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Nutrition bars are food items meant to be consumed in a quick sitting, or on the go. They contain a wide range of vital nutrients and vitamins, as well as sufficient protein and carbohydrates to keep the body functioning. Depending on the purpose, nutrition bars may focus on protein and minimize carbohydrates, or may attempt to act more as a complete meal, with a higher caloric load. Generally, nutrition bars are significantly flavored, usually sweetened, to make them more appetizing to people, often making them very similar to baked goods or sweets.
Most nutrition bars are built around a core of complex carbohydrates, to give the body energy for an extended period of time, often replacing a meal. In this way, nutrition bars can be seen as quite different from nutrition drinks, which generally give instant energy that is meant to be utilized by the body immediately, and may cause an energy crash soon thereafter. In the United States, many nutrition bars are marketed as a replacement for cereal or other simple breakfasts, giving on-the-go people an easy alternative to skipping breakfast.
There are five major classes of nutrition bars: protein bars, meal-replacement bars, snack bars, whole food bars, fiber bars. Each of these different types have their own benefits and disadvantages, and each are targeted to a different sort of consumer. Most supermarkets carry at least a few of these types, and many have multiple options within each category.
Protein bars, as the name suggests, push protein intake above all else. These are generally intended for weight lifters or advanced athletes, whose bodies may require more protein for muscle building than they can easily get in a regular meal. The bars will contain one or more sources of protein, often including whey, casein, and soy. Although different types of protein have their own pros and cons, most bars are formulated to give maximum benefits to the widest range of body types.
Meal-replacement bars are, simply enough, bars that are meant to replace an entire meal. This meal is generally breakfast, and they are sometimes referred to as breakfast bars. This type of bar is often just a common breakfast food, such as granola, compressed into a bar shape for consumption on the go. Snack bars are like meal-replacement bars, except they tend to be a bit lighter in terms of calories and fat content.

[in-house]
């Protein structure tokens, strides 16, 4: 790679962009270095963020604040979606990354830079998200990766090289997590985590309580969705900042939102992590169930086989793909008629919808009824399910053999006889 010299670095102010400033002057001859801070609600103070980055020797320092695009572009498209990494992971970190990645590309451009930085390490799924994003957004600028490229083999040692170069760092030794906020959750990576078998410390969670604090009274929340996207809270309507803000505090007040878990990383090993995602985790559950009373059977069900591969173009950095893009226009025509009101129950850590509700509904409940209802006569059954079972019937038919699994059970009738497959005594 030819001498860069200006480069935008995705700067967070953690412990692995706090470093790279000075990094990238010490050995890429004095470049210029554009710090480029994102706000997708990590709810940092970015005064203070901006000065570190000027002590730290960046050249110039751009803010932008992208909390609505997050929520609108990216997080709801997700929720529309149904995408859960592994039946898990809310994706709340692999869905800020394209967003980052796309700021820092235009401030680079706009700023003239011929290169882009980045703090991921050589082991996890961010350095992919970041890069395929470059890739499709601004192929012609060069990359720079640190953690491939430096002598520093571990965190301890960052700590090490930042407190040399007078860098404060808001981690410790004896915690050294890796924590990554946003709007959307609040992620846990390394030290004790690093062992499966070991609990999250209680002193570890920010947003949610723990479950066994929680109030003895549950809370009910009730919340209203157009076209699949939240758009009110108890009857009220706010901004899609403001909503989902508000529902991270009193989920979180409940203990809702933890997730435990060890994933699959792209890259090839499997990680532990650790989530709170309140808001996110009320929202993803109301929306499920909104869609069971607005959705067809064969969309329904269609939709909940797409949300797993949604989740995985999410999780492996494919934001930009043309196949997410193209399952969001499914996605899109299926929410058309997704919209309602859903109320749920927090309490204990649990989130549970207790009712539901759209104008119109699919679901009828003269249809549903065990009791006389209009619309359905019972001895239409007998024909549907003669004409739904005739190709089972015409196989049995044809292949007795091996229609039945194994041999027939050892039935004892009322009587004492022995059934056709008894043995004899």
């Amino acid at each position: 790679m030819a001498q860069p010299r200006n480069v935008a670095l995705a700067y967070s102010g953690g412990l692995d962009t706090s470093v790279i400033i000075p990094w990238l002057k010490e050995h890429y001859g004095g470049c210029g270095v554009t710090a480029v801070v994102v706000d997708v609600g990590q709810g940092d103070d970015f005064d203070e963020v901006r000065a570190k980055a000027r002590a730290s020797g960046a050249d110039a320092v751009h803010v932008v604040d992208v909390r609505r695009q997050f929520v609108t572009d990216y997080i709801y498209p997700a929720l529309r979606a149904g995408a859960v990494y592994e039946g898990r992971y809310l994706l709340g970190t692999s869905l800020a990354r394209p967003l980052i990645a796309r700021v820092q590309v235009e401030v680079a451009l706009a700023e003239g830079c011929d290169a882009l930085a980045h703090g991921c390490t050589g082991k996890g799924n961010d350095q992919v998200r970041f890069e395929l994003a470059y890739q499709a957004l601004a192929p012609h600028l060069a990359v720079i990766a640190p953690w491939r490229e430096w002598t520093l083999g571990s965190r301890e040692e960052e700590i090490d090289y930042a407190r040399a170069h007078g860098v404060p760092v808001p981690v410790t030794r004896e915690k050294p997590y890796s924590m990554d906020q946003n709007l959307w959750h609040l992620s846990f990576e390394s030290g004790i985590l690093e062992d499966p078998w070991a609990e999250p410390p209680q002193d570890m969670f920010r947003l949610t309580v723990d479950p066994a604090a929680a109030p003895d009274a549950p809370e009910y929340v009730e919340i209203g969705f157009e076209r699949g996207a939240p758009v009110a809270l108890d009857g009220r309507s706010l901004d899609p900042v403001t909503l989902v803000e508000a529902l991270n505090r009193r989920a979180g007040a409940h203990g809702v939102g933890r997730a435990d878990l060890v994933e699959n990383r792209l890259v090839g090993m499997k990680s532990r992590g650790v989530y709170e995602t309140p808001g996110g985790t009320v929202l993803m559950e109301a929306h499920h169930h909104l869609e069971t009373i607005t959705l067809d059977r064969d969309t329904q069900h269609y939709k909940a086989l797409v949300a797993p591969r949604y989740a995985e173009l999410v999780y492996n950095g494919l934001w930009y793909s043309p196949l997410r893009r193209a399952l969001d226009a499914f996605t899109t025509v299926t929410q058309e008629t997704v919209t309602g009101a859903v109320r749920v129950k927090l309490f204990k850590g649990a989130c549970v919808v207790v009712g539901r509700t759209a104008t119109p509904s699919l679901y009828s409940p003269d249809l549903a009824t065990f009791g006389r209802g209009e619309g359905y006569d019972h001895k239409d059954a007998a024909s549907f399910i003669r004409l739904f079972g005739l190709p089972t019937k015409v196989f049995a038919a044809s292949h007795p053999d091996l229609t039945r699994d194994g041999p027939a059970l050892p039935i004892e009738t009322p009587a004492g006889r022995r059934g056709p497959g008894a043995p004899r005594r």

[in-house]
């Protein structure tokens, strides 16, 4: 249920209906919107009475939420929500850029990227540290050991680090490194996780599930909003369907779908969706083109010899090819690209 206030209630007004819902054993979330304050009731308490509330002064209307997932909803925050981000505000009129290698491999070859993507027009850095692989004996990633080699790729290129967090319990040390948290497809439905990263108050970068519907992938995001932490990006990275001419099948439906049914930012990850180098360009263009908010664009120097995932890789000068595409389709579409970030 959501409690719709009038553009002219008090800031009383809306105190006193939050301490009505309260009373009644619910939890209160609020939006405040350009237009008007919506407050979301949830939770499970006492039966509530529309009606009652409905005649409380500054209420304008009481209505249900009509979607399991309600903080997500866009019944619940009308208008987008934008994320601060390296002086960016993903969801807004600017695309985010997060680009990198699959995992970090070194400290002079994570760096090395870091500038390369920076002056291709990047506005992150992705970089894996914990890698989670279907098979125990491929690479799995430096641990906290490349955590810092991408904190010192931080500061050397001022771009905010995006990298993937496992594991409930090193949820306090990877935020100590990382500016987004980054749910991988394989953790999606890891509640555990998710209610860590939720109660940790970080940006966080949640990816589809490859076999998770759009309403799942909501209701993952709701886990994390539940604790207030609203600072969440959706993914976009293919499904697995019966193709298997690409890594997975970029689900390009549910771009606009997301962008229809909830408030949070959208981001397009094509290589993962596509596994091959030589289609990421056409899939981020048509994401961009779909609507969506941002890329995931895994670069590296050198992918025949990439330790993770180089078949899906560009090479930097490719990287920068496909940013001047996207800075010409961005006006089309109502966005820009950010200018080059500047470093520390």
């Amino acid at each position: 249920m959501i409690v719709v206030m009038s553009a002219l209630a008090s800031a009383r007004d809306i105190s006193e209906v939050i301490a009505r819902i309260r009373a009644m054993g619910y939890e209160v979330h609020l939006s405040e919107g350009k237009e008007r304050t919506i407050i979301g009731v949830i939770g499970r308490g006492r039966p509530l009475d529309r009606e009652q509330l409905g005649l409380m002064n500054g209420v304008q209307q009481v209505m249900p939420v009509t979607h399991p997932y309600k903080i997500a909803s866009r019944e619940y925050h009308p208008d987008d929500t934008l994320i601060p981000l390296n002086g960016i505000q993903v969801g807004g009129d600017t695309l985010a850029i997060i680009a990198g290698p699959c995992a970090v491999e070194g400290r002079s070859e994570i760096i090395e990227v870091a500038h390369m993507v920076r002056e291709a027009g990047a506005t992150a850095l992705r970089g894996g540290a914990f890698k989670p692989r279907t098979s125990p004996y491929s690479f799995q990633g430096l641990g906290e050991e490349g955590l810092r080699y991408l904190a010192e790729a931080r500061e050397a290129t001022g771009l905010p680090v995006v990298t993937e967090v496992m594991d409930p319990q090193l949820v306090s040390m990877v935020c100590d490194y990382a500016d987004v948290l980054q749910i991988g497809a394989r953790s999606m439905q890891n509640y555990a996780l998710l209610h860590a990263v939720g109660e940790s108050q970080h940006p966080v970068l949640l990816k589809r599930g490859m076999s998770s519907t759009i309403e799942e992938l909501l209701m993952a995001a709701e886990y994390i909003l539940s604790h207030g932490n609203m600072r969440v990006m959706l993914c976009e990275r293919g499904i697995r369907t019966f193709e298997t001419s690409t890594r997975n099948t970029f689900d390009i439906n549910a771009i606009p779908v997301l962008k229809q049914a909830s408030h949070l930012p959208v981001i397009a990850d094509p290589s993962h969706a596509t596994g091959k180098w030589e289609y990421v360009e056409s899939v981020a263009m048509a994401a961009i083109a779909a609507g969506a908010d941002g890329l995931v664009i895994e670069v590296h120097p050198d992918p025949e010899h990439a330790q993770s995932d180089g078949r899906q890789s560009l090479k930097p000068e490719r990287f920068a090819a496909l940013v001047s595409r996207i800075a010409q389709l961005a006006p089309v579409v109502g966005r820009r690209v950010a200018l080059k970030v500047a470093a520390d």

Whole food bars are relatively new to the marketplace, but are quickly becoming one of the most popular types of nutrition bars. These bars are generally raw, and the foods in them are not processed, or are processed minimally. They are generally made up of a mixture of different nuts, compressed together into a bar form, perhaps with some sweetener added. These bars tend to be higher in fats than the other bars, but many people find them much easier to digest.
Fiber bars were once quite popular, but in recent years only a few brands have survived. These bars are meant for people who need to get more fiber in their diet, generally people later in life, who don’t want to eat things like bran muffins or fibrous cereals. These bars are generally sweetened in some way, and they may be combined with fruits to try to make them more appealing.
I used to eat Luna Bars until I looked at the ridiculously long list of ingredients, not understanding most of them. Now, if I do grab a bar, I'll go for Lara Bars, which sound like they're in the "whole foods" category. It's really refreshing to look at that list of ingredients, which seems to range around 3-5, and recognizing all of them.
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